That life's a game that can be played well, or badly, is a very old idea and, at least in the last few centuries in the history of Western civilization, a commonplace one. The people in Thomas More's "Utopia" (1516) play a game of life, "not unlike our chess," consisting of "a battle between the virtues and the vices." How to win, and whether you're playing against yourself or against God or Satan, are matters of considerable philosophical speculation. "Man's life's a game at tables," read a seventeenth-century epitaph, "and he may / Mend his bad fortune, by his wiser play." The young Milton Bradley, too, believed that "the journey of life is governed by a combination of chance and judgment." His game works the same way: there's what you spin, and there's where you choose to go. The Checkered Game of Life is a game of destiny checked by strategy.

But Bradley came from a family ruled, for generations, by nothing so much as an angry God. The Bradleys had been in New England since 1635, when Daniel Bradley, an apothecary's son, settled in Salem, Massachusetts. Their sufferings were Biblical. Daniel was killed by Indians in 1689, six years before Abenakis captured his fifteen-year-old son, Isaac. In 1697, another son, his wife, two of their children, and three more Bradley children died in an attack on Haverhill in which Hannah Bradley, the wife of still another of Daniel's sons, was taken captive. She escaped, only to be captured again in 1704 and carried to Canada; on the journey, she gave birth to an infant who was killed when her captors poured hot embers into its mouth. Her husband, Joseph Bradley, trudged after her through waist-high snows, with his dog, to pay her ransom and bring her home. The next time an Indian came to her door, Hannah shot him. (She lived to be ninety, but her old age was probably more haunted than happy.) In 1739, two of the next generation of Bradleys, Samuel and Jonathan, were cut off in their youth in an ambush in New Hampshire. By the time Jonathan's direct descendant Milton was born, nearly a century later, and given the name of the Puritan author of "Paradise Lost," the family's fortunes had not gained much against adversity.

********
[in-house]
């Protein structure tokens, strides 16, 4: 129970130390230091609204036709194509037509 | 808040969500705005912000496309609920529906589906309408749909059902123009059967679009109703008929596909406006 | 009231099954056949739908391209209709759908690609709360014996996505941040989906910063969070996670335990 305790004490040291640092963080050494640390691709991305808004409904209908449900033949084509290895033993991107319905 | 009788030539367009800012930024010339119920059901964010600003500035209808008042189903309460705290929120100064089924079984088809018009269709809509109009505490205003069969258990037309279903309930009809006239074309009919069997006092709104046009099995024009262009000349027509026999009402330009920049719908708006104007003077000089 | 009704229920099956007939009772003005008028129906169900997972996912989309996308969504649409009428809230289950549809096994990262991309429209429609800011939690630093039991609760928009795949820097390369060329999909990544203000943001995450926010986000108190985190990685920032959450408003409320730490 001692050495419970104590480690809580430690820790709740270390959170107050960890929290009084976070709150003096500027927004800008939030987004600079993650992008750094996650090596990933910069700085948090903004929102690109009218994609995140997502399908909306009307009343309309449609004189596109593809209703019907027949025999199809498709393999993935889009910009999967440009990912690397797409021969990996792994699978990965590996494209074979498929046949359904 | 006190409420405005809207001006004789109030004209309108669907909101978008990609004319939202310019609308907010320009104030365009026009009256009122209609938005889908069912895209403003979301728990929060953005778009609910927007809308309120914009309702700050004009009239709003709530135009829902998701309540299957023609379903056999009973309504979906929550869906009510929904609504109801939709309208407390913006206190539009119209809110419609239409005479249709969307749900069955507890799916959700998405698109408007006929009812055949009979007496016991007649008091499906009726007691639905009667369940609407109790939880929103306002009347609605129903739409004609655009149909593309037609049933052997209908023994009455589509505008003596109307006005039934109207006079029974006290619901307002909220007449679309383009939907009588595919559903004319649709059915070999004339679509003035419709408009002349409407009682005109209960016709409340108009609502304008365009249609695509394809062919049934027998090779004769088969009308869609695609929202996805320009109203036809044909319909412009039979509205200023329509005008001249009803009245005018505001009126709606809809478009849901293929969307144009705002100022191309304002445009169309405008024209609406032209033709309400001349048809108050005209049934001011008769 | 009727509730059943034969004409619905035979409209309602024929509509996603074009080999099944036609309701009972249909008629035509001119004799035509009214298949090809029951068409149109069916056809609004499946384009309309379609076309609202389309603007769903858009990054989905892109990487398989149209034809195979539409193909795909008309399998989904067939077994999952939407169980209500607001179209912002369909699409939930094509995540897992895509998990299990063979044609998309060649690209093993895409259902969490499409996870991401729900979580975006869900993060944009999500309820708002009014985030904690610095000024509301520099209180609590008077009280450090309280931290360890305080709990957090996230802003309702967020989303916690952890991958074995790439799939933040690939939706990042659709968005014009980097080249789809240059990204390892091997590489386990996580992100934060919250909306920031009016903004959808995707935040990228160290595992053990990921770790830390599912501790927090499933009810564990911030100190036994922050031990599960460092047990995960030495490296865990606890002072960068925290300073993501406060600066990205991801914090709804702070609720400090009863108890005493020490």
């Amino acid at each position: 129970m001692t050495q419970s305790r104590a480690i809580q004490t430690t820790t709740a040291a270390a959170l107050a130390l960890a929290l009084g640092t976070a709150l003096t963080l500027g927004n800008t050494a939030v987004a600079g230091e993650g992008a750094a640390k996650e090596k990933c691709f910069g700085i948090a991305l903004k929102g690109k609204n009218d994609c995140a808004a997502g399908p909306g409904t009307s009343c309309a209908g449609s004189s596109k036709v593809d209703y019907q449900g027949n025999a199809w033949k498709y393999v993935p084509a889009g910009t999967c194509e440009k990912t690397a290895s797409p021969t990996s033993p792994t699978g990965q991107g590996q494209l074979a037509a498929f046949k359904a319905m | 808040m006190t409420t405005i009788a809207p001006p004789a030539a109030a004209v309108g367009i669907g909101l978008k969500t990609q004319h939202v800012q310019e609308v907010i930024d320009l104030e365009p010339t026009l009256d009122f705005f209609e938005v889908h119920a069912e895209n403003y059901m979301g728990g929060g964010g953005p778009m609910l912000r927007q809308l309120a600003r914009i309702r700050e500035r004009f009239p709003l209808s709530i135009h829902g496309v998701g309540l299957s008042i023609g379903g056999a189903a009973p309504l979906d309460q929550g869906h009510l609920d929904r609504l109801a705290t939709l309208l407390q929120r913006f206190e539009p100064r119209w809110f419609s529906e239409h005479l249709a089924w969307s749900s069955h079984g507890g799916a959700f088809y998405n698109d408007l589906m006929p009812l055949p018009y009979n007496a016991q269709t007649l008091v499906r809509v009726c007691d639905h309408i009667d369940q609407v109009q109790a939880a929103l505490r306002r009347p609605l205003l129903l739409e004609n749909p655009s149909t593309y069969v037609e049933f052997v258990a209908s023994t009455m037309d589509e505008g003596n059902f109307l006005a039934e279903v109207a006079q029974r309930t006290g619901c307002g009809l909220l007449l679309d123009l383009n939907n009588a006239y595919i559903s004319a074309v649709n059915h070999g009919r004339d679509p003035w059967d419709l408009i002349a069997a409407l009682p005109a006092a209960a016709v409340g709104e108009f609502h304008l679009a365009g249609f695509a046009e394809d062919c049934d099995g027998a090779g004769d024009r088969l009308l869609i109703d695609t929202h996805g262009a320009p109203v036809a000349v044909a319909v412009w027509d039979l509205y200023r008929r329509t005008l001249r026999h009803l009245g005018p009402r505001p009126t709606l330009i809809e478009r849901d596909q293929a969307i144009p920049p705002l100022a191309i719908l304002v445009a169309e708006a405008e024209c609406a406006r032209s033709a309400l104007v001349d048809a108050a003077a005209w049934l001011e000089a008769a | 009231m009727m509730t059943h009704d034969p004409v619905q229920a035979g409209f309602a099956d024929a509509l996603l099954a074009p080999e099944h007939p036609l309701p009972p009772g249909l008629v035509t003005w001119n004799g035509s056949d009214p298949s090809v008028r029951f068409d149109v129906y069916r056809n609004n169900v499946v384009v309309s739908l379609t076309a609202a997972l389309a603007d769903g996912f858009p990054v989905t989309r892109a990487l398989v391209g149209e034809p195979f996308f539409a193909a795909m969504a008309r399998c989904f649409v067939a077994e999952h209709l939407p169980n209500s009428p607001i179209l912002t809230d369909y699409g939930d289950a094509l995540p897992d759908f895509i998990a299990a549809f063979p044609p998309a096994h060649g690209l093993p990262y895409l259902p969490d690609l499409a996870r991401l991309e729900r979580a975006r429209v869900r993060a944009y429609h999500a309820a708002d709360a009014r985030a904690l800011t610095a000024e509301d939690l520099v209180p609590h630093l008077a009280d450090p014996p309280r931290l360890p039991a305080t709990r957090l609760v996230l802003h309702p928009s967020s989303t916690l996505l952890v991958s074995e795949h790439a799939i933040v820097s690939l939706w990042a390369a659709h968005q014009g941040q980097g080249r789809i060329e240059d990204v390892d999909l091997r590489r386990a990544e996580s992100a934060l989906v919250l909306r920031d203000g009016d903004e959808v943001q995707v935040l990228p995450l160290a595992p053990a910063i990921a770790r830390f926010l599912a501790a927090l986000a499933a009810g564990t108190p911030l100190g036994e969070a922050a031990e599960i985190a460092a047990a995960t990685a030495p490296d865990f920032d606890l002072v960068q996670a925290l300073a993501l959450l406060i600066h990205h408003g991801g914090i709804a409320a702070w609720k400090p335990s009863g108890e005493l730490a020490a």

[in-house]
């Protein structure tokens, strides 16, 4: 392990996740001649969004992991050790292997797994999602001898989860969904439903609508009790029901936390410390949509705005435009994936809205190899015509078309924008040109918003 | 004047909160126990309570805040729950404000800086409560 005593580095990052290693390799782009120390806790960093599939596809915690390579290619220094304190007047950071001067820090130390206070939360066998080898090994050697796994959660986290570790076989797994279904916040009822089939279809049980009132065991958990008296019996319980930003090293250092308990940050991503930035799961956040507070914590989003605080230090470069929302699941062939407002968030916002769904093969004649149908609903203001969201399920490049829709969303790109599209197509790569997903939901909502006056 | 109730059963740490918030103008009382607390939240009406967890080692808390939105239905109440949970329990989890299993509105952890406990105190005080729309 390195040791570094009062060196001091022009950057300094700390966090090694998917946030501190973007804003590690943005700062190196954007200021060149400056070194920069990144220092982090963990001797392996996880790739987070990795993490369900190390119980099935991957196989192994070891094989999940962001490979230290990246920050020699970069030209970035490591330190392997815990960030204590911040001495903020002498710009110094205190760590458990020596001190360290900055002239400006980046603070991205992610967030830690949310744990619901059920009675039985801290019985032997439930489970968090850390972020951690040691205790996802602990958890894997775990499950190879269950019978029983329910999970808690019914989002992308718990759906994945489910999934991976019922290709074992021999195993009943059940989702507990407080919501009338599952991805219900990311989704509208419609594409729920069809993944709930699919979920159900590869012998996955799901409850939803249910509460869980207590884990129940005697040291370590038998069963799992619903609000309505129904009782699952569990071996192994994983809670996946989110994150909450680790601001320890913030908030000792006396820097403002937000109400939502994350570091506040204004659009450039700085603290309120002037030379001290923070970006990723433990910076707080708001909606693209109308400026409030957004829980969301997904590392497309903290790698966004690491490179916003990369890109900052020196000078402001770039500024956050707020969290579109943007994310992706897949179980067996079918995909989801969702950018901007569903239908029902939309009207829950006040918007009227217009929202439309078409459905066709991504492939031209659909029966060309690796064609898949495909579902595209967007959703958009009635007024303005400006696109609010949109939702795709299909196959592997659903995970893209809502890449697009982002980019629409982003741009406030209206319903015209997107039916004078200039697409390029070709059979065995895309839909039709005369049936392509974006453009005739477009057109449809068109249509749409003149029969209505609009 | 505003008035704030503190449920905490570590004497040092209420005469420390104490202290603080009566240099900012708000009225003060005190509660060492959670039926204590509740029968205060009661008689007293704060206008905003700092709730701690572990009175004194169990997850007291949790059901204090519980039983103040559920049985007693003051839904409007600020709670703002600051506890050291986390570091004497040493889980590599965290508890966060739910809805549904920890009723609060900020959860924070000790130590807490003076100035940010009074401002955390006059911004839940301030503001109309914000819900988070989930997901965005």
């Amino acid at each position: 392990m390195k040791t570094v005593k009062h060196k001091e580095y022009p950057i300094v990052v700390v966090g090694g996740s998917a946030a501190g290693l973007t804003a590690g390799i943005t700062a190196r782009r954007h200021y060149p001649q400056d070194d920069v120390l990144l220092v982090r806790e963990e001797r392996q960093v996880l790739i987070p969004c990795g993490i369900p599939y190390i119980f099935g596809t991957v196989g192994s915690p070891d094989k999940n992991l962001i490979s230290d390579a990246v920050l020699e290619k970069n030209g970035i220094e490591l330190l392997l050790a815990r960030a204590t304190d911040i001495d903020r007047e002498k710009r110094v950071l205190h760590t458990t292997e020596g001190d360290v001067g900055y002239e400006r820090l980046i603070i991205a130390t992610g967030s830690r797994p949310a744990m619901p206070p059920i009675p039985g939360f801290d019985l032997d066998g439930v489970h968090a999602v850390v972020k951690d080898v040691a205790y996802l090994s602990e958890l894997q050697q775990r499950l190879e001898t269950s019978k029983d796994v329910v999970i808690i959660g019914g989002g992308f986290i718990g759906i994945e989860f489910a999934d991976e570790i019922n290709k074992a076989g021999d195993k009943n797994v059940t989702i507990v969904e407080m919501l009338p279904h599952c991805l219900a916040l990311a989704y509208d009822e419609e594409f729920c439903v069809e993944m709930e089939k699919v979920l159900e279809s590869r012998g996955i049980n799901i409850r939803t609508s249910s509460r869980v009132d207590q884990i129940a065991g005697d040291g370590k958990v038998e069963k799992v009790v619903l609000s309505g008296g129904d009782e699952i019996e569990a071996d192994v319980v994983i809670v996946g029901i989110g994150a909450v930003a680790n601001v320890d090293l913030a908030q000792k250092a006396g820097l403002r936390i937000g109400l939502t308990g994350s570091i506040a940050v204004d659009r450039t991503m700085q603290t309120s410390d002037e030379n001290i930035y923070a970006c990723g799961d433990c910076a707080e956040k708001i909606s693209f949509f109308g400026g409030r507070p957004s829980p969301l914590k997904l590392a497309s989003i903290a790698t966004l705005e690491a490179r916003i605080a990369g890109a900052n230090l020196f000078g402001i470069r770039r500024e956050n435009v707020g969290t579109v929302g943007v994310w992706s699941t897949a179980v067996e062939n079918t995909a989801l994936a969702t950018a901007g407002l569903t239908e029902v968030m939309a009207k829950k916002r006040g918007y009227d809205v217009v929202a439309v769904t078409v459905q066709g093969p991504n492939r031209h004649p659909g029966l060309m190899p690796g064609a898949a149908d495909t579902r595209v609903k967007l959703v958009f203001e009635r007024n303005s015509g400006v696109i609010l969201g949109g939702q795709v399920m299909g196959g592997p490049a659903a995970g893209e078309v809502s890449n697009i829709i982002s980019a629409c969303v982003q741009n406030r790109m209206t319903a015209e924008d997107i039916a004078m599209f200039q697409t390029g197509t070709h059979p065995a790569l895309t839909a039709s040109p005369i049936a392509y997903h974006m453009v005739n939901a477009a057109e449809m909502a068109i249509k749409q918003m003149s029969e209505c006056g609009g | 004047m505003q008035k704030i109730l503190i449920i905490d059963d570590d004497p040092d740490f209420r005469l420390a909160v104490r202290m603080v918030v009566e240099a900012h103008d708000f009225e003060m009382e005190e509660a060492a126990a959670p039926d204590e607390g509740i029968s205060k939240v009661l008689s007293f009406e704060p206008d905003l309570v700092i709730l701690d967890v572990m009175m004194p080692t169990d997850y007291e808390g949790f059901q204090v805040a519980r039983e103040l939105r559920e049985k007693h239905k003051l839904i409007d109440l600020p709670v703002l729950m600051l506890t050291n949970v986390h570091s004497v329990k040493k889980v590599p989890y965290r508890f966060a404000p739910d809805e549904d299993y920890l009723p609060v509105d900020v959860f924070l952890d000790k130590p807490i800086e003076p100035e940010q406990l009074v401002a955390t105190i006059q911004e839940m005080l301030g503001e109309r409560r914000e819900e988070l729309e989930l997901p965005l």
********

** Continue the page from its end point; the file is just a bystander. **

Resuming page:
Still, the story of Bradley's ancestors was a story not of failure but of fate: God had chosen to visit them with affliction, and there was nothing they could do but praise Him. They would have had little patience for the eighteenth-century coffeehouse debate over which game life is most like. By the end of the century, the debate had become a cliche. "Sure, life's a game of cricket," a Bostonian joked in 1785. "Yet death has hit my wicket."

Milton Bradley's ancestors might have agreed with the English poet Nathaniel Cotton, who, in 1794, complained that the metaphor itself was heretical:

, That life's a game, divines confess;, This says at cards, and that at chess;, But if our views be center'd here,, Tis all a losing game, I fear. ,